|Year : 2013 | Volume
| Issue : 4 | Page : 476-481
Comparative distribution of Lysyl Oxidase (G473A) and NQO1 (C609T) polymorphism among tea-garden workers (habitual chewers of betel quid) of Darjeeling district and Kolkata city of West Bengal
Jay Gopal Ray1, Sanjit Mukherjee2, Basudev Mahato1, BH Sripathi Rao3, Keya Chaudhuri2
1 Department of Oral Pathology, Dr. R Ahmed Dental College and Hospital, Kolkata, West Bengal, India
2 Department of Molecular and Human Genetics Division, CSIR-Indian Institute of Chemical Biology, Kolkata, West Bengal, India
3 Department of Oral and Maxillofacial Surgery, Yenepoya University, Mangalore, Karnataka, India
|Date of Web Publication||17-Dec-2013|
Department of Molecular and Human Genetics Division, CSIR Indian Institute of Chemical Biology, 4, Raja S.C. Mullick Road, Kolkata - 700 032, West Bengal
Source of Support: None, Conflict of Interest: None
| Abstract|| |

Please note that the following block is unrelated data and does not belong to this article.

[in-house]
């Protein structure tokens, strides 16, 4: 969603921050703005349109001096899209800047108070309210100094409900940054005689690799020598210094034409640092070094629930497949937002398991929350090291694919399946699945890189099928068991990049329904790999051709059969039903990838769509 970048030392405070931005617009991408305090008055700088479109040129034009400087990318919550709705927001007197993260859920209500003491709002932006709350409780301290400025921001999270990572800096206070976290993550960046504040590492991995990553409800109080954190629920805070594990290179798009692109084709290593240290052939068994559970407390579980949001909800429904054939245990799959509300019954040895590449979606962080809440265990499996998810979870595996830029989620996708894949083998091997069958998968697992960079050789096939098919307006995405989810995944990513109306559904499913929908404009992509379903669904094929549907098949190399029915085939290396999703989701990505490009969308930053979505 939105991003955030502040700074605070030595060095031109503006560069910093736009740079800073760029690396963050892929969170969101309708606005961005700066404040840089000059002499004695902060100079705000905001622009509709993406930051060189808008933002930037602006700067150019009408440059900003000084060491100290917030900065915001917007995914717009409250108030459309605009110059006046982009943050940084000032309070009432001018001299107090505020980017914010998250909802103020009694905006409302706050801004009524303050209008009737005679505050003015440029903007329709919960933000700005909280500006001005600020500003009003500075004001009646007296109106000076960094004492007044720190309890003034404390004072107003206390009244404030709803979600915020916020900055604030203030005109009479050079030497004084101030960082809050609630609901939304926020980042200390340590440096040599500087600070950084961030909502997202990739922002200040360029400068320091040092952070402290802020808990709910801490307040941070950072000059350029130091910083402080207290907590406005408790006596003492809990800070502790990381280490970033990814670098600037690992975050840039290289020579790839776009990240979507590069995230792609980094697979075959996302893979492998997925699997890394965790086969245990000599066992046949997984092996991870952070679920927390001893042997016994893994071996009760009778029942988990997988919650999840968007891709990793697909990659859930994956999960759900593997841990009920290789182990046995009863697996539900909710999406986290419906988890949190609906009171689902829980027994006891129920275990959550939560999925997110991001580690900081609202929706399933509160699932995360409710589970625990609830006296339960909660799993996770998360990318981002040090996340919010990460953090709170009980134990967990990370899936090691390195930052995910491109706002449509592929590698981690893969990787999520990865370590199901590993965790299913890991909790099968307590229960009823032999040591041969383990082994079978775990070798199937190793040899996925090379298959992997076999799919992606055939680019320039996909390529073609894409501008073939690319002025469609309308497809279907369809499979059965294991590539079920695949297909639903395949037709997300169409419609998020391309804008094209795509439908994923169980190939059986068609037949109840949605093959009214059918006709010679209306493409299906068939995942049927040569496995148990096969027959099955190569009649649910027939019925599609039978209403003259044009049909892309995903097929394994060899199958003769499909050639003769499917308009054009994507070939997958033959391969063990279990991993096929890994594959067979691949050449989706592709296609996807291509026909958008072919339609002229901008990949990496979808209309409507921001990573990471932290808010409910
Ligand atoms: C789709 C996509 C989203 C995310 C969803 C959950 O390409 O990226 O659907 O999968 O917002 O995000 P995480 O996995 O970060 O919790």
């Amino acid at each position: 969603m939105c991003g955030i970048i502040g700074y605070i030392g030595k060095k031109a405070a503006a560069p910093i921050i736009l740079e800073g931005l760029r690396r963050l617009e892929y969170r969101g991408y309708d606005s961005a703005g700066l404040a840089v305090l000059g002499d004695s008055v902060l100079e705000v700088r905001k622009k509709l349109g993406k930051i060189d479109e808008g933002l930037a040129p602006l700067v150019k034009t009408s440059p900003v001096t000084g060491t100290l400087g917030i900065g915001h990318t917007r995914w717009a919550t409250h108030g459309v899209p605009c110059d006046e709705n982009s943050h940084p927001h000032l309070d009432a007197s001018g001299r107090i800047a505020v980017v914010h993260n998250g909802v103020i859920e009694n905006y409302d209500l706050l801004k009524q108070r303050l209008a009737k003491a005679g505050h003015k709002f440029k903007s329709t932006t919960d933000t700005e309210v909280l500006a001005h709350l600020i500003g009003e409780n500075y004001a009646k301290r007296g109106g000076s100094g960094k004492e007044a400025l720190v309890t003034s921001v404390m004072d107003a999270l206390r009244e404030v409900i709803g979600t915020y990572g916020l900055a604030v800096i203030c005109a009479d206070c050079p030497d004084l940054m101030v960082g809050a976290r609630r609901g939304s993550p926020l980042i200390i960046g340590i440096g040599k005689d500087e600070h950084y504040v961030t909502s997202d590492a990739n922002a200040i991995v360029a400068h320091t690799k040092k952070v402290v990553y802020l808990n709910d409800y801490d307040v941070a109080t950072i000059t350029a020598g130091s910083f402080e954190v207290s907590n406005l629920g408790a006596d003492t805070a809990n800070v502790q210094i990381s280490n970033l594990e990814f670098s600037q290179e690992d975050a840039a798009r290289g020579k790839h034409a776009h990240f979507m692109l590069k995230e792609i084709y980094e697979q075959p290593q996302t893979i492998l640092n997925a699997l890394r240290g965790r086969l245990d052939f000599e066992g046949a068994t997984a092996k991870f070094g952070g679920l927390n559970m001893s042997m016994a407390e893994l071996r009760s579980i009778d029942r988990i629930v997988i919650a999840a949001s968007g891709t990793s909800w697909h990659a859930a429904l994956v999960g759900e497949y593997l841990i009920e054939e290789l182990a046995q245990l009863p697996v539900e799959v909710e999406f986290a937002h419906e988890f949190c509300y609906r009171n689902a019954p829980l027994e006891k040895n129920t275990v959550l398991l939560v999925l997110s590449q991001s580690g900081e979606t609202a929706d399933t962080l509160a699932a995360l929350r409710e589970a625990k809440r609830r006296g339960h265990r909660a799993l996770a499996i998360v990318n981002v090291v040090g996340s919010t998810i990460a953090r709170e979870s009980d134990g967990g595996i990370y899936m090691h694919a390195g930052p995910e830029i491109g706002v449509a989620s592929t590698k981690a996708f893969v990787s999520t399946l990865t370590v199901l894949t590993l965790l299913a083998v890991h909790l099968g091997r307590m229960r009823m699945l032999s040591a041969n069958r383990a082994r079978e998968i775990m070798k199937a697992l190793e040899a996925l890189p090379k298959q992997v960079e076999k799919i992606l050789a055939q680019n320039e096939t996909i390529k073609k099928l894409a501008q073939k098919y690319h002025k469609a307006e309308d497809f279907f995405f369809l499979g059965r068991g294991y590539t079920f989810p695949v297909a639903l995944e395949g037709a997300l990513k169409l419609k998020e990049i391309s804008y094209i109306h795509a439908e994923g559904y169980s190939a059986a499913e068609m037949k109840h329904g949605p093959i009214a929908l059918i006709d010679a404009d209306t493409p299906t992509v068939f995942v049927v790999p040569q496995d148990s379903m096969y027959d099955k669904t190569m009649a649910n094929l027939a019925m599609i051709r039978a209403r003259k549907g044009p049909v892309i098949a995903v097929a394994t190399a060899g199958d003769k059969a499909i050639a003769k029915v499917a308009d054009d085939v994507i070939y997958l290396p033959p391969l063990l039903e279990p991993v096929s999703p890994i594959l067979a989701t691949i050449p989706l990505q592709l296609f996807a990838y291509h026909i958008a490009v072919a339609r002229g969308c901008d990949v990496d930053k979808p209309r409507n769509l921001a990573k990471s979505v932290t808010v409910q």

Context: Chewing of processed arecanut products with tobacco and betel quid has been attributed to many oral pathological conditions. These products are very popular among the youngsters of lower economic groups. Genetic predisposition has been now identified as a major risk factor for increasing the susceptibility toward the disease among these chewers. Aims: Our study mainly aims to find out the predisposition of LOX (G473A) and NQO1 (C609T) polymorphisms and present a comparison between the population (habitually exposed to processed arecanut and smokeless tobacco products) of a metro-city Kolkata and the tea-garden workers of Darjeeling district of West Bengal. Settings and Design: Subjects for the study was recruited from various oral health check-up camps organized in the tea-gardens of Darjeeling district and Kolkata city. Materials and Methods: Genotyping analysis was done through a Polymerase Chain Reaction-Restriction Fragment Length Polymorphism (PCR-RFLP)-based approach. Statistical Analysis Used: A two-way contingency table analysis software (JAVASTAT: http://statpages.org/ctab2 × 2.html) using 95% confidence interval was used to study the distribution of genotypes among the populations. A P < 0.05 was considered to be significant. Results: The results indicates both the heterozygous and homozygous carriers of NQO1 C > T (609) was found to be significantly higher among the north Bengal tea-garden workers [OR 0.480 (0.280-0.82) P = 0.01; 0.218 (0.091-0.524) P = 0.0001], respectively. Interestingly CT (21% in both) and TT (8% and 7%, respectively) were found to be equally distributed in the two populations. For LOX G > A (473) a significantly higher number of Kolkata individuals were found to carry the heterozygous GA allele in individuals aged <30 years [OR 3.779 (1.684-6.547) P = 0.001]. However, none were carrier of heterozygous GA allele of Kolkata population as compared with 29% north Bengal tea-garden workers aged above 31 years. Conclusions: A close observation of occurrence of oral diseases over time among such a population will be helpful to identify risk genotypes responsible for betel quid-induced oral diseases.